It is possible to calculate what the temperature should be at the Earth's surface. The solar constant (explained in "Edmund Walter Maunder and the unreliable Sun" on pages 70-78) is the amount of energy Earth receives from the Sun measured over a unit area at the top of the atmosphere. It arrives mainly as short-wave radiation. Adjust this for the total area exposed to solar radiation, deduct the amount that is reflected by
clouds, atmospheric particles, and the surface, and what remains is the amount that can be absorbed by the surface. Deduct the amount of long-wave radiation that is emitted from the surface back into space, and the remainder is the energy that warms the air above the surface. The calculation has revealed what the average air temperature should be at ground level over the entire planet. This is known as the effective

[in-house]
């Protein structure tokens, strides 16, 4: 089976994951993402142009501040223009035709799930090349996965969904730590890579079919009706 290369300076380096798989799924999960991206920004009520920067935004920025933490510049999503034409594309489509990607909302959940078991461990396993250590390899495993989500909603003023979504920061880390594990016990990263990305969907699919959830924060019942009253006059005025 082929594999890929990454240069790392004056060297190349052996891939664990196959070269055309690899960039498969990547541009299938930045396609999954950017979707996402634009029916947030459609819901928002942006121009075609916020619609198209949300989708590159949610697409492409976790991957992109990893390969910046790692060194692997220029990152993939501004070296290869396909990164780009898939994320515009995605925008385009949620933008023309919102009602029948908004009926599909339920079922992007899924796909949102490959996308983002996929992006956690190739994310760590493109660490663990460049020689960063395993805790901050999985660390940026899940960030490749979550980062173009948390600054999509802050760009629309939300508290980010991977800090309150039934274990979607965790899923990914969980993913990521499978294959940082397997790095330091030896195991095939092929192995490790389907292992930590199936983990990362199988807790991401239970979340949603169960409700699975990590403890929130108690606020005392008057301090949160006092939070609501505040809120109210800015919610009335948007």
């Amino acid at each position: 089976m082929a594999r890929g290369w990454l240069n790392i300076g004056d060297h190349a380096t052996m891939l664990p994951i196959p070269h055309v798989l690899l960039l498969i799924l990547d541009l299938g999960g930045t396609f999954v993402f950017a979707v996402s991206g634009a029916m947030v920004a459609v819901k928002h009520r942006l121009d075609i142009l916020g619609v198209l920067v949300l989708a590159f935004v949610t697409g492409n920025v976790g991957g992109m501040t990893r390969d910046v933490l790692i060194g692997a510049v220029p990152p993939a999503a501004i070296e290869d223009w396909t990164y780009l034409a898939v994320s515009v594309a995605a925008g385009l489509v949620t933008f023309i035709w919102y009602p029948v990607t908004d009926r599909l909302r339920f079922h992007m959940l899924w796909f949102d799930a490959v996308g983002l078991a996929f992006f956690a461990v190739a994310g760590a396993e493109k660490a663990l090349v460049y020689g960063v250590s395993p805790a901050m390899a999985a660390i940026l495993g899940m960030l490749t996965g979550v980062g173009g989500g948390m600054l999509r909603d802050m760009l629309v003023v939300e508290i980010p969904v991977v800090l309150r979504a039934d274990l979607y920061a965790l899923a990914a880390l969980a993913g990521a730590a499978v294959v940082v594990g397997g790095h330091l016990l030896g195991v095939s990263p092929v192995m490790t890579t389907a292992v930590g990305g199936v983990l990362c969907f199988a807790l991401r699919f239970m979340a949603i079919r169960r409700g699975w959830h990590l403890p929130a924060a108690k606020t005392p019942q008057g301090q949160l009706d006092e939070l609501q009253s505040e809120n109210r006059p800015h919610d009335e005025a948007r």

The greenhouse effect temperature. It is about 1.4°F (-17°C). Obviously, the equatorial belt is warmer and the polar regions are cooler, but this should be the average temperature.
If this were the case, Earth would be locked in a perpetual ice age. Clearly it is not, and the actual average global temperature is 59°F (15°C). This is 57.6°F (32 °C) warmer than the effective temperature. The difference is due to the absorption of long-wave radiation in the atmosphere. It is absorbed not by the principal atmospheric gases— nitrogen and oxygen—but by water vapor and a number of minor constituents of the atmosphere. The absorbed radiation warms the air. Once warmed, the air also emits radiation in all directions. Some travels into space and some travels back to the surface. The diagram illustrates the mechanism.
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